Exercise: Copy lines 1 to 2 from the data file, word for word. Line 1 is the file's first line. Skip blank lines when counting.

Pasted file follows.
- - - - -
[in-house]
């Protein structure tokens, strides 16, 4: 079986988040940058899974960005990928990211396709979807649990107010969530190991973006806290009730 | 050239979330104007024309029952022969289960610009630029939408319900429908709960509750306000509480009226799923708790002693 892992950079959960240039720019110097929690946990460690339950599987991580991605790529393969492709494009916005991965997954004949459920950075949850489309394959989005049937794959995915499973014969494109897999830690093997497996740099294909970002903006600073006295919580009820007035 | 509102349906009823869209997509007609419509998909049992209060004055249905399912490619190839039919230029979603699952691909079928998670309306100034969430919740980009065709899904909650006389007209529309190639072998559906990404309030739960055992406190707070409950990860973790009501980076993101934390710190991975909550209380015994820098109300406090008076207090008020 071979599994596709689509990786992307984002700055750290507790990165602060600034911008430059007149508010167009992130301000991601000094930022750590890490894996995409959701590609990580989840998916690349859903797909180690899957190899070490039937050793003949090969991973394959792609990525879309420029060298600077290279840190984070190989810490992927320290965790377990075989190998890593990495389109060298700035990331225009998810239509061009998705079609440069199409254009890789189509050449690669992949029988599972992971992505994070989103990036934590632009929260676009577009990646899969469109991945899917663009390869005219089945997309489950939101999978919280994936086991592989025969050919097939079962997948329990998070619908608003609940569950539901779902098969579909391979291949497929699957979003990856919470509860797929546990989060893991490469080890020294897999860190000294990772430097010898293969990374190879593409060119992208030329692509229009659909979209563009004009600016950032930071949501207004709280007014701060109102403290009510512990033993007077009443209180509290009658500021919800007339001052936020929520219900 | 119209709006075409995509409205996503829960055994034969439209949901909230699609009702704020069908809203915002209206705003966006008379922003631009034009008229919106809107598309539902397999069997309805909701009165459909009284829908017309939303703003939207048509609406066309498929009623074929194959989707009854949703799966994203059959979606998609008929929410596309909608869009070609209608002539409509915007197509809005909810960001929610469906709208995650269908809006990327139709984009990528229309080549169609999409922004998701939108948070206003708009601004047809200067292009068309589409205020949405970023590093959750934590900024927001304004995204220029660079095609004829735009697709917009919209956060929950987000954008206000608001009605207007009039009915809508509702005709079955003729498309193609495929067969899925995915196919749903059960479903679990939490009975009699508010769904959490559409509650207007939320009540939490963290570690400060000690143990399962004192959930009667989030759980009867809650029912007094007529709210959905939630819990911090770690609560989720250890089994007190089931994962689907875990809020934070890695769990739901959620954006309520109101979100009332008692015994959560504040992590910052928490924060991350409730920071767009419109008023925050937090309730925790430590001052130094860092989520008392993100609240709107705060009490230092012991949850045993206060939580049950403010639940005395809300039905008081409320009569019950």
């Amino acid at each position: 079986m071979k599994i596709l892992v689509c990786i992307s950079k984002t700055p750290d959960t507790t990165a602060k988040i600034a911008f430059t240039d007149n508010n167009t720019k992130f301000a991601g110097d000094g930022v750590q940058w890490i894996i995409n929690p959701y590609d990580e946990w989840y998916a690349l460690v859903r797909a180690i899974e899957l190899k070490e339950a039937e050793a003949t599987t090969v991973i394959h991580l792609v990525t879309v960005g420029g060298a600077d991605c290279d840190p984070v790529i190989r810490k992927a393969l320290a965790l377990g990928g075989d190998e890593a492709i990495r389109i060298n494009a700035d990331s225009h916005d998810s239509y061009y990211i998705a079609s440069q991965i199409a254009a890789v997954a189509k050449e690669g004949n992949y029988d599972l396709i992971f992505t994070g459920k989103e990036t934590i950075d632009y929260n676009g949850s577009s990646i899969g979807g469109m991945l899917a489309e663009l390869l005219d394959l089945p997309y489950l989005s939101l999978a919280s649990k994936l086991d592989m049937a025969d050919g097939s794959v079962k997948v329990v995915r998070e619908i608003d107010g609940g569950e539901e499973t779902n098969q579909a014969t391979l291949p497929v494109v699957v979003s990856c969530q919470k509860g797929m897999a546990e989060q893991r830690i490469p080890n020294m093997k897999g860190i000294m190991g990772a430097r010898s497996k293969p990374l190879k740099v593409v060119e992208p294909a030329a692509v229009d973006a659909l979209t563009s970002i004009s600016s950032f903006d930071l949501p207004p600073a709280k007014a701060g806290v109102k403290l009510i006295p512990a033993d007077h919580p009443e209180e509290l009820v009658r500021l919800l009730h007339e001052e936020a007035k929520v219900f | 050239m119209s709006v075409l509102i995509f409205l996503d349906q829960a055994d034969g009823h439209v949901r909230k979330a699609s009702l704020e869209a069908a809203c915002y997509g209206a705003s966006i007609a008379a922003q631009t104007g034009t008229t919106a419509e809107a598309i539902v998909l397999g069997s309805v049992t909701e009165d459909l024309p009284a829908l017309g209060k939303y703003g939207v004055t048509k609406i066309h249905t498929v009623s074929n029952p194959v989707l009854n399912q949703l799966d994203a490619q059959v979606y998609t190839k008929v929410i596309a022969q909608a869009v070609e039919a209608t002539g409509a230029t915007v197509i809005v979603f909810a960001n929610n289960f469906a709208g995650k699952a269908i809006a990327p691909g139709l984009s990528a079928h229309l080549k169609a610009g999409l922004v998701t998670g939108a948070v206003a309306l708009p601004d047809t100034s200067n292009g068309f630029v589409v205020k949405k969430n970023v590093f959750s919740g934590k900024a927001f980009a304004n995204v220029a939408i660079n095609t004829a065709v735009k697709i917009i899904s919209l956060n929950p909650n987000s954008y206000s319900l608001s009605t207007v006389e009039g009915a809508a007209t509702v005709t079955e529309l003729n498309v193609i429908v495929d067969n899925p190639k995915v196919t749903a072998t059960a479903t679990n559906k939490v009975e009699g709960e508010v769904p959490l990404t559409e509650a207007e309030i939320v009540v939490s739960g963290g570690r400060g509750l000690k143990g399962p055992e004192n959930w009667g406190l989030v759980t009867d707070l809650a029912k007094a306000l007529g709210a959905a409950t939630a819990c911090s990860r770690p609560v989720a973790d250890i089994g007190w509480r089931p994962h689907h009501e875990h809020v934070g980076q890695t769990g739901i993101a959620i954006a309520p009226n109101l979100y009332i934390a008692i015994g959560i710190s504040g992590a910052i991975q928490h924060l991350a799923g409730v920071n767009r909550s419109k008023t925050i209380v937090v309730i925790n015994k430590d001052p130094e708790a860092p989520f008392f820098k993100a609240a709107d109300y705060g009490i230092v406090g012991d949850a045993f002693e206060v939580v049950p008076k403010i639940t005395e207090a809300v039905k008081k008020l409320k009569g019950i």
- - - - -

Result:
[in-house]
């Protein structure tokens, strides 16, 4: 079986988040940058899974960005990928990211396709979807649990107010969530190991973006806290009730 | 050239979330104007024309029952022969289960610009630029939408319900429908709960509750306000509480009226799923708790002693 892992950079959960240039720019110097929690946990460690339950599987991580991605790529393969492709494009916005991965997954004949459920950075949850489309394959989005049937794959995915499973014969494109897999830690093997497996740099294909970002903006600073006295919580009820007035 | 509102349906009823869209997509007609419509998909049992209060004055249905399912490619190839039919230029979603699952691909079928998670309306100034969430919740980009065709899904909650006389007209529309190639072998559906990404309030739960055992406190707070409950990860973790009501980076993101934390710190991975909550209380015994820098109300406090008076207090008020 071979599994596709689509990786992307984002700055750290507790990165602060600034911008430059007149508010167009992130301000991601000094930022750590890490894996995409959701590609990580989840998916690349859903797909180690899957190899070490039937050793003949090969991973394959792609990525879309420029060298600077290279840190984070190989810490992927320290965790377990075989190998890593990495389109060298700035990331225009998810239509061009998705079609440069199409254009890789189509050449690669992949029988599972992971992505994070989103990036934590632009929260676009577009990646899969469109991945899917663009390869005219089945997309489950939101999978919280994936086991592989025969050919097939079962997948329990998070619908608003609940569950539901779902098969579909391979291949497929699957979003990856919470509860797929546990989060893991490469080890020294897999860190000294990772430097010898293969990374190879593409060119992208030329692509229009659909979209563009004009600016950032930071949501207004709280007014701060109102403290009510512990033993007077009443209180509290009658500021919800007339001052936020929520219900 | 119209709006075409995509409205996503829960055994034969439209949901909230699609009702704020069908809203915002209206705003966006008379922003631009034009008229919106809107598309539902397999069997309805909701009165459909009284829908017309939303703003939207048509609406066309498929009623074929194959989707009854949703799966994203059959979606998609008929929410596309909608869009070609209608002539409509915007197509809005909810960001929610469906709208995650269908809006990327139709984009990528229309080549169609999409922004998701939108948070206003708009601004047809200067292009068309589409205020949405970023590093959750934590900024927001304004995204220029660079095609004829735009697709917009919209956060929950987000954008206000608001009605207007009039009915809508509702005709079955003729498309193609495929067969899925995915196919749903059960479903679990939490009975009699508010769904959490559409509650207007939320009540939490963290570690400060000690143990399962004192959930009667989030759980009867809650029912007094007529709210959905939630819990911090770690609560989720250890089994007190089931994962689907875990809020934070890695769990739901959620954006309520109101979100009332008692015994959560504040992590910052928490924060991350409730920071767009419109008023925050937090309730925790430590001052130094860092989520008392993100609240709107705060009490230092012991949850045993206060939580049950403010639940005395809300039905008081409320009569019950």